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Penny Farinha, VP Human Resources for Ecobee inside their near empty offices in Toronto, says they go out of their way to hire remote workers.Peter Power/The Globe and Mail

Before the pandemic, Toronto-based smart home technology provider Ecobee had a few remote workers spread across Canada and the U.S., but the arrangement was an exception, not the norm.

“Now we go out of our way to hire people that are remote,” says Penny Farinha, the company’s vice-president of human resources.

Ecobee still has an office in downtown Toronto and one in the U.K., but when, where and how its 500 employees work is largely up to them. Staff members are free to work remotely, in the office or on a hybrid schedule of their choice. Employees with roles that don’t require a physical presence are also free to relocate within Canada, and those who have been with the company for at least six months can apply to spend 30 days working from another country.

During the pandemic, a large proportion of the workforce transitioned from a traditional office to their home office, but working from home during a pandemic is not the same as remote work. No longer bound by lockdowns and travel restrictions, employees are increasingly looking to work from a location that is neither their home nor their office, challenging organizations to transition from work-from-home to work-from-anywhere.

Making this transition typically requires employers to overcome practical challenges related to taxation, cybersecurity and compliance, and some human resources-related issues, like maintaining team cohesion and culture.

Ecobee, for example, asks its employees to visit its Toronto office at least once per quarter and reimburses them for any related travel expenses.

“We just say come when it makes sense, nobody is taking attendance at the door, but we want people to feel a connection,” Ms. Farinha says.

Despite some initial challenges, she says the flexible work policy has had a noticeable, positive impact on the company’s ability to recruit and retain talent in a competitive labour market.

In a recent engagement survey the company does twice a year, gauging how productive and connected employees are, Ms. Farinha says 90 per cent of staff reported feeling “very connected” to their work and their team – the highest score ever.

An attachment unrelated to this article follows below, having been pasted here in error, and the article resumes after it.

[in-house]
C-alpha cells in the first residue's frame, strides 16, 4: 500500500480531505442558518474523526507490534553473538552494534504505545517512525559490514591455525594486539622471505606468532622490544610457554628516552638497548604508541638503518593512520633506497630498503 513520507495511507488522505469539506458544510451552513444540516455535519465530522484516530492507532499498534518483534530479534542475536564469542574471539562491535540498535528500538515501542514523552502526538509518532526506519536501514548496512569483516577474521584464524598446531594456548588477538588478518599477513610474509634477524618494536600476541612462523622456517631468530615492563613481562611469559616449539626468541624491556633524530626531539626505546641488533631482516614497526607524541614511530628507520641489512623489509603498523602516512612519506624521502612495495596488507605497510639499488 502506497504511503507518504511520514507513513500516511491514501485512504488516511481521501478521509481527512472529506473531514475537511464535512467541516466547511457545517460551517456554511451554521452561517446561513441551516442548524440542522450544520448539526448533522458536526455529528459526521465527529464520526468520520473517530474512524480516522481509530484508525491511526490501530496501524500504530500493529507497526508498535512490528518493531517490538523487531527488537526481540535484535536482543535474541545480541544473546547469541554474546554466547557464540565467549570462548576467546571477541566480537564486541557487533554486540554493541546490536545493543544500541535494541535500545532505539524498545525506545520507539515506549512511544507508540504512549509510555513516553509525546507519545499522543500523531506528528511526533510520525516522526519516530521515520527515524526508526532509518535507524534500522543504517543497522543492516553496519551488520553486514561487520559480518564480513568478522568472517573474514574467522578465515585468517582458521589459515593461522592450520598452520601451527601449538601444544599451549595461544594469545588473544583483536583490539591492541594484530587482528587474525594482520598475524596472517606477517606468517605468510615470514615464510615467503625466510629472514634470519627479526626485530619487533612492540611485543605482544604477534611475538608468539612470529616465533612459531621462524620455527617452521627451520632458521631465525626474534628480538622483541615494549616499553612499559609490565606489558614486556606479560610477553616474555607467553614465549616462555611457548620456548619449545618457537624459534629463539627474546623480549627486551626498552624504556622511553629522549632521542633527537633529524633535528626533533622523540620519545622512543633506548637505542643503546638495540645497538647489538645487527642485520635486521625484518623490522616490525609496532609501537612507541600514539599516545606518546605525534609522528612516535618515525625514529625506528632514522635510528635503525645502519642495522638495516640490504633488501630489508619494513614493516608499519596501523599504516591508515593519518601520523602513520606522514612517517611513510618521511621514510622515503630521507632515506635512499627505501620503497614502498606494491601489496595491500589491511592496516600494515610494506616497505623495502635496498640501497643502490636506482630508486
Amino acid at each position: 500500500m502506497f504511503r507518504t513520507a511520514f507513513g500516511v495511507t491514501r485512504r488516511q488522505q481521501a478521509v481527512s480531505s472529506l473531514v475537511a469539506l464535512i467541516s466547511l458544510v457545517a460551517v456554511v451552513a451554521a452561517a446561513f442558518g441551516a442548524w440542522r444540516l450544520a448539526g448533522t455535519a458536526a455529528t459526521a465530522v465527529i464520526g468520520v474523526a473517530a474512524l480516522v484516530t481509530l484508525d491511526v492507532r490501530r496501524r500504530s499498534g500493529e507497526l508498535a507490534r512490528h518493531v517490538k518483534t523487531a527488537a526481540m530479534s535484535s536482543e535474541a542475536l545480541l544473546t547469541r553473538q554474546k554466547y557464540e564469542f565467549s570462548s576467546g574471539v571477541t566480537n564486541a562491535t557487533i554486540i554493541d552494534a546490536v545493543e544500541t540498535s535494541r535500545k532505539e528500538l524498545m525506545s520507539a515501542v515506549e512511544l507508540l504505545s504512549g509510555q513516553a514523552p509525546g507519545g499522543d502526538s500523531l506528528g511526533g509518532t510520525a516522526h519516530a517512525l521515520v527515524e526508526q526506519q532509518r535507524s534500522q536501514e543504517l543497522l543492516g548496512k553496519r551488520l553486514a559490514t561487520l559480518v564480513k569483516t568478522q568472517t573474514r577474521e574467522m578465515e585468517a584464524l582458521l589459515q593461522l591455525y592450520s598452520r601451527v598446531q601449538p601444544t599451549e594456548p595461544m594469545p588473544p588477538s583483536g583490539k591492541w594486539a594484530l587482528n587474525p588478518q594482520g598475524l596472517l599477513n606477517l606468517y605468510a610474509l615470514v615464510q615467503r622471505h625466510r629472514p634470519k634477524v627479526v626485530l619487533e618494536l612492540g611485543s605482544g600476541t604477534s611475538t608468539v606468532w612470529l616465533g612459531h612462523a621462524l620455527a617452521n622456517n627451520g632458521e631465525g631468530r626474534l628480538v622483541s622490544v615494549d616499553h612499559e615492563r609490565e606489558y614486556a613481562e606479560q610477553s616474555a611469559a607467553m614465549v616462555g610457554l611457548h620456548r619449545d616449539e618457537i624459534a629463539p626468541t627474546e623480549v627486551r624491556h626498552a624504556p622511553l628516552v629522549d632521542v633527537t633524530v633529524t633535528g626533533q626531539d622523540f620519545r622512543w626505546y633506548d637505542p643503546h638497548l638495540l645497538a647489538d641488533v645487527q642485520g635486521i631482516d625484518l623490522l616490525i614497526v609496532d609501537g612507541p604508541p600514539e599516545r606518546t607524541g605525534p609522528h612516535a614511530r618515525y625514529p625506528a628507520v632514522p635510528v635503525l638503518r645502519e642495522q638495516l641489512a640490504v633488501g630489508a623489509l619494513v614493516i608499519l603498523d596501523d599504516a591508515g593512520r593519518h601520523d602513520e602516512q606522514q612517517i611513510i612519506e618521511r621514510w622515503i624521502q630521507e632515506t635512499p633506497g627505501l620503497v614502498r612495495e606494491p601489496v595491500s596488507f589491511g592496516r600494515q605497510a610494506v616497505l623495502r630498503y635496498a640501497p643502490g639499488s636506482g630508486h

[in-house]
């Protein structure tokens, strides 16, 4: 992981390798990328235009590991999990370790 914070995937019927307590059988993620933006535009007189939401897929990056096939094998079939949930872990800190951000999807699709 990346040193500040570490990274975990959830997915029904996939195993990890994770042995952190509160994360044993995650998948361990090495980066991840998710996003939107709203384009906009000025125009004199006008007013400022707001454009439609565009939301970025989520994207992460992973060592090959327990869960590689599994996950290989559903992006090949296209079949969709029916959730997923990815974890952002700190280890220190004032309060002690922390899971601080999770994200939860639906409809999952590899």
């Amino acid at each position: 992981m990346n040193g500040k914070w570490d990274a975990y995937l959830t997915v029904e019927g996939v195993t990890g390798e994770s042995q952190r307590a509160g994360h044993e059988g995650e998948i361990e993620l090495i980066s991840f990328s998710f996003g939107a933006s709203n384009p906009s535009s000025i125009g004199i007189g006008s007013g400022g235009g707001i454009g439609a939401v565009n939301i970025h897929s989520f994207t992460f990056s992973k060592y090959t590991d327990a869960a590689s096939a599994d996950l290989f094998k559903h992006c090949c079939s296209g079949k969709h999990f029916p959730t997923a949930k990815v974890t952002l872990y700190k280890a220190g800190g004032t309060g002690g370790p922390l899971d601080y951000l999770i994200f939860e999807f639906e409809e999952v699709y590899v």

The company was also selected by job-hunting site FlexJobs as one of Canada’s best companies for remote or flexible jobs in 2022.

In addition to providing “the ultimate in career flexibility,” organizations that offer work-from-anywhere also often enjoy “improved retention, access to a more diverse talent pool, increased productivity and engagement, cost-efficiency and a more positive environmental impact,” according to Toni Frana, a career services manager at FlexJobs.

Few employees have the opportunity to truly work from anywhere, however, because of tax and legal restrictions. Instead, Ms. Frana says most remote jobs have geographic boundaries, at least for now. She believes that “as more companies embrace remote work for the long-term, the number of jobs that can be performed from anywhere may expand.”

While more organizations look to offer staff the freedom to work from anywhere, studies show a need to bring them together in person at semi-regular intervals.

A recent Harvard Business School study, which looked at varying degrees of workplace flexibility and measured various outcomes – from job performance to employee satisfaction – found the “sweet spot” was about 23 per cent of days together with the team.

Prithwiraj Choudhury, the study’s lead researcher who coined the term “work from anywhere,” says initial studies suggest workers are most productive when they have control over where they work each day, and have semi-regular face-to-face interactions with colleagues.

Mr. Choudhury recommends one day per week, one week per month, or a few weeks each quarter of quality face-time to keep those connections strong — ideally in a non-work setting.

He believes work-from-away policies can also have a range of positive societal impacts, such as reducing brain drain and population decline in smaller communities, fostering a more diverse and equitable employment landscape and reducing carbon emissions.ays Mr. Choudhury, who is also an associate professor of technology and operations management at Harvard Business School.

e believes work-from-away policies can also have a range of positive societal impacts, such as reducing brain drain and population decline in smaller communities, fostering a more diverse and equitable employment landscape and reducing carbon emissions.

Ecobee chose to pursue a work-from-anywhere policy, according to Ms. Farinha, in part because these benefits align with the company’s core values.

“Having a very flexible work approach helps reduce our carbon emissions,” she says. “It’s also a completely different talent pool that we’re able to tap into because, when we had constraints before to only hiring people within commuting distance of Toronto, we missed out.”

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